The term’s abstract of title definition is the recorded summary of a property’s history. Abstracts of title can be used to determine former and present ownerships of any significant assets, including expensive jewelry, paintings, or other types of significant assets. Still, they are most commonly used for the ownership of properties. The abstract of title, besides the ownership title, includes evidence of titles, such as maps, plots, and other aids. It applies to all conveyances, including mortgages, deeds, judgments, liens, charges, estates, or other liabilities to which the land may be subject. An abstractor also provides a certification that states that the history of the asset is complete and accurate.
If you’re a property owner, you might find among the property’s documents an abstract of title. Naturally, your next question would be: What is an abstract of title?
Imagine having an old Christmas decoration that you received from a friend, and that friend received it from someone else and so on going back a century. Next to it, you have a list of every owner of that Christmas decoration. That is an easy example of what an abstract of title is. In other words, it is a condensed history for the ownership of a piece of land, property, or real estate. It usually starts from the original grant and mentioned every subsequent owner of the title.
This chronological overview of legal documentations related to a property or asset is used to prove accurate ownership of the property or asset.
For example, John purchases the property from Michael without an abstract of title received from the seller or available from the county recorder. Without the record of ownership, the property is liable to contest. Let’s say Michael also bought the property from someone else, without the abstract of title. In the meantime, someone else, a person that Michael never met, has the abstract of title and with it can prove real ownership because the purchase was property recorded in the abstract of title. With an abstract of title, this person can claim ownership of the property, and John loses any right of claim.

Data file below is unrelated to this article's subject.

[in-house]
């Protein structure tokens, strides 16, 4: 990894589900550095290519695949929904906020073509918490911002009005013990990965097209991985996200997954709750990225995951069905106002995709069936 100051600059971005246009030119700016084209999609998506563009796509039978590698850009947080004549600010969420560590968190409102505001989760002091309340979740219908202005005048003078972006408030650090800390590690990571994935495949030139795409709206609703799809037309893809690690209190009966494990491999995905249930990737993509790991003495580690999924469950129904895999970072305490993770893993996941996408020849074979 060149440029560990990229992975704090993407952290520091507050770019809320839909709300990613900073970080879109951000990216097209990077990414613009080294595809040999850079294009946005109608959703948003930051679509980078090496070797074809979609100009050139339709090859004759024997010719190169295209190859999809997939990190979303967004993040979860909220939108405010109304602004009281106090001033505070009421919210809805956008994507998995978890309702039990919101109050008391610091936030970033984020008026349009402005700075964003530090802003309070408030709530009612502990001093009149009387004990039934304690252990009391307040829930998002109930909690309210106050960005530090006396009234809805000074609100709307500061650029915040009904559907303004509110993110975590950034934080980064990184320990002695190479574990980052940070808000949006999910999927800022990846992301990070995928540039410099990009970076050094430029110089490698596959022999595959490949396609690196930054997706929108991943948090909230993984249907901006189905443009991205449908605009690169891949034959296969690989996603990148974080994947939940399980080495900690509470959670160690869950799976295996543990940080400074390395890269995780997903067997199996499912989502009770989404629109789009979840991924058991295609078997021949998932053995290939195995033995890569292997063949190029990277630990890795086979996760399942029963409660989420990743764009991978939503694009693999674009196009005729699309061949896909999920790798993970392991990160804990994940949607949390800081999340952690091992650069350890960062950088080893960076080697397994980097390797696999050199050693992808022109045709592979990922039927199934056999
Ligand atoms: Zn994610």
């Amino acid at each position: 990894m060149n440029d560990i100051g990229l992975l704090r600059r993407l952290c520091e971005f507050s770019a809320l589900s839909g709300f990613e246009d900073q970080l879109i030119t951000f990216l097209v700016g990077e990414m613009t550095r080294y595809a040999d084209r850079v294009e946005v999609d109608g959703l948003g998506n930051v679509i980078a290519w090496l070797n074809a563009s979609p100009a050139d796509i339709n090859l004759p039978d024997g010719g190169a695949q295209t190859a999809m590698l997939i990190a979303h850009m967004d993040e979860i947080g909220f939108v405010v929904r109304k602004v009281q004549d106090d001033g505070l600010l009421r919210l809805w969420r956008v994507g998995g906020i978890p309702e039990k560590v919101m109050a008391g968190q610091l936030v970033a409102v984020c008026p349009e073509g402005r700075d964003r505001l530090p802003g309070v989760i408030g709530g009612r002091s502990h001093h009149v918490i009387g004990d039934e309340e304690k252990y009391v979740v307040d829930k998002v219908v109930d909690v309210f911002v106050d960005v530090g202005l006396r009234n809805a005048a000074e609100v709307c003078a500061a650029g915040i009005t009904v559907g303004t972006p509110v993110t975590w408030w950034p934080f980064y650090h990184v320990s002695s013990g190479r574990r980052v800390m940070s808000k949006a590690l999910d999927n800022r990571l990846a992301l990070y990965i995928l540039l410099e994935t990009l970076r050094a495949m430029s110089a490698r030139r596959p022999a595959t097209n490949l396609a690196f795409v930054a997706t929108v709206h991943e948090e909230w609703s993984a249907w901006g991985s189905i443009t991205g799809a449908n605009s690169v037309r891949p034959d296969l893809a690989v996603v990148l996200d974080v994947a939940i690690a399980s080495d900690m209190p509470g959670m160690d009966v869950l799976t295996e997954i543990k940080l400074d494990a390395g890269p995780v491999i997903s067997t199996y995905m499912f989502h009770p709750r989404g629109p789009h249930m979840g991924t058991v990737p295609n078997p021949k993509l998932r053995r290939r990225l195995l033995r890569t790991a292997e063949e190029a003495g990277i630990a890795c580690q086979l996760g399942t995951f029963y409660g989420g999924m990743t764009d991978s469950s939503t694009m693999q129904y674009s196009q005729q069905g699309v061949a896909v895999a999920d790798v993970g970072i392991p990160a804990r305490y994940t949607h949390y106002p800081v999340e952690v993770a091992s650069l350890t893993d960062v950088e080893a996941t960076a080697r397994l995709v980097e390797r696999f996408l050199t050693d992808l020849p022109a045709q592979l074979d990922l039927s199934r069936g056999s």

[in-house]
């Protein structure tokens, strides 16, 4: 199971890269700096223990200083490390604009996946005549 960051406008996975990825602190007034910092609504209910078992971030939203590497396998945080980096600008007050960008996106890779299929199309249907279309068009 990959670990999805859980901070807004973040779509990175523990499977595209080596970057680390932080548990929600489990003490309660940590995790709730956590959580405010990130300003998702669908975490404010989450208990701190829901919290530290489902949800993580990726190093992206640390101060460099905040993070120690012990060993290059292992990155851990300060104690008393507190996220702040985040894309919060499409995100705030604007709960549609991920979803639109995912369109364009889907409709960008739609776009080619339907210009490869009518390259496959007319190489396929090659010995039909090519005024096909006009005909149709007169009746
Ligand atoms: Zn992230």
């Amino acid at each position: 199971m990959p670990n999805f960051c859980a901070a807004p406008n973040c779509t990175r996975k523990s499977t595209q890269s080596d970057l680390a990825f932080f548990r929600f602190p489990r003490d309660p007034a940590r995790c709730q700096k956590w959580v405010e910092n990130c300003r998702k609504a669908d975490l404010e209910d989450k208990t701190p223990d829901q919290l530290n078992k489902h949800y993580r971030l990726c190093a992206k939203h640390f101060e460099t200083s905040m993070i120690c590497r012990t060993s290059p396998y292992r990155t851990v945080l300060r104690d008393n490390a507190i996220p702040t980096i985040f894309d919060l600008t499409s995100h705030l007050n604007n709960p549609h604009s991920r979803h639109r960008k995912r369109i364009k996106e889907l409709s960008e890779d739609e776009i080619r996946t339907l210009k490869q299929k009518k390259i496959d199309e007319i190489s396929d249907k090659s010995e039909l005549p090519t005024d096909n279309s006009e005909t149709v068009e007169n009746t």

Because of their importance and their cost, many owners deposit abstracts of title in safe deposit boxes, like that they are safe from loss, theft, or damage.
In case the abstract of title is unavailable, the property should not be purchased until the situation is resolved. An owner can replace an abstract of title. All they have to do is get in touch with a title company or the county recorder that has jurisdiction over the area to recreate or obtain the abstract. Municipal agencies record and research title histories as transactions of property are reported to the county recorder.
In California, for example, abstracts of title aren’t formally used. To replace them when a property transaction begins, a title company analyses the property’s title and gives a Title Report. The title report doesn’t clear the title of the property but gives the new owner the possibility to buy title insurance.
The abstract of title is used to prove the complete and accurate ownership of a property. However, some owners want more protection, and that’s why